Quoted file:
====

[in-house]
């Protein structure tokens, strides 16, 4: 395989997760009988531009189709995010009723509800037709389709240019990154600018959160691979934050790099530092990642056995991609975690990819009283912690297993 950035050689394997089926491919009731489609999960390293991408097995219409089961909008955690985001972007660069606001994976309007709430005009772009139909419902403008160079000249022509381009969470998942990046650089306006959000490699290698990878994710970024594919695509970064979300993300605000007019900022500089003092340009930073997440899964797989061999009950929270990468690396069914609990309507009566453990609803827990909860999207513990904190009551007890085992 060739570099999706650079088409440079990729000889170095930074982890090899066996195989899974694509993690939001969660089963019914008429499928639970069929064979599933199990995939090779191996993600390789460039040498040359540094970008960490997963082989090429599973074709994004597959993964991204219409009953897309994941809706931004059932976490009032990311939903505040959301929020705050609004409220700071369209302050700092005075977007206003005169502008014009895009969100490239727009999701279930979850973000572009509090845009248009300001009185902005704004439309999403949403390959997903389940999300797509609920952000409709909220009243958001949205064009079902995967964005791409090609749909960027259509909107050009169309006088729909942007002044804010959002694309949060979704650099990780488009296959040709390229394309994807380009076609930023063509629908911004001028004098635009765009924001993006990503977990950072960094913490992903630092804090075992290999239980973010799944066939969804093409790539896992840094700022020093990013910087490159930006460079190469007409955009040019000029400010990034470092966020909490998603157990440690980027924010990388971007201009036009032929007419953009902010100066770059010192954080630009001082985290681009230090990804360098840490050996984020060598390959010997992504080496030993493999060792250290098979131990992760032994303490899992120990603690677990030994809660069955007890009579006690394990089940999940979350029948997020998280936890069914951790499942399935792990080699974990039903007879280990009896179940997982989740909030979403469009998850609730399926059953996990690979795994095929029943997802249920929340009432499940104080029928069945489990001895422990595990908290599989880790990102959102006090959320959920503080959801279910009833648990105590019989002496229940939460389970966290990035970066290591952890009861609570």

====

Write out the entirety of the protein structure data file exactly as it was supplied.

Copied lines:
[in-house]
């Protein structure tokens, strides 16, 4: 395989997760009988531009189709995010009723509800037709389709240019990154600018959160691979934050790099530092990642056995991609975690990819009283912690297993 950035050689394997089926491919009731489609999960390293991408097995219409089961909008955690985001972007660069606001994976309007709430005009772009139909419902403008160079000249022509381009969470998942990046650089306006959000490699290698990878994710970024594919695509970064979300993300605000007019900022500089003092340009930073997440899964797989061999009950929270990468690396069914609990309507009566453990609803827990909860999207513990904190009551007890085992 060739570099999706650079088409440079990729000889170095930074982890090899066996195989899974694509993690939001969660089963019914008429499928639970069929064979599933199990995939090779191996993600390789460039040498040359540094970008960490997963082989090429599973074709994004597959993964991204219409009953897309994941809706931004059932976490009032990311939903505040959301929020705050609004409220700071369209302050700092005075977007206003005169502008014009895009969100490239727009999701279930979850973000572009509090845009248009300001009185902005704004439309999403949403390959997903389940999300797509609920952000409709909220009243958001949205064009079902995967964005791409090609749909960027259509909107050009169309006088729909942007002044804010959002694309949060979704650099990780488009296959040709390229394309994807380009076609930023063509629908911004001028004098635009765009924001993006990503977990950072960094913490992903630092804090075992290999239980973010799944066939969804093409790539896992840094700022020093990013910087490159930006460079190469007409955009040019000029400010990034470092966020909490998603157990440690980027924010990388971007201009036009032929007419953009902010100066770059010192954080630009001082985290681009230090990804360098840490050996984020060598390959010997992504080496030993493999060792250290098979131990992760032994303490899992120990603690677990030994809660069955007890009579006690394990089940999940979350029948997020998280936890069914951790499942399935792990080699974990039903007879280990009896179940997982989740909030979403469009998850609730399926059953996990690979795994095929029943997802249920929340009432499940104080029928069945489990001895422990595990908290599989880790990102959102006090959320959920503080959801279910009833648990105590019989002496229940939460389970966290990035970066290591952890009861609570």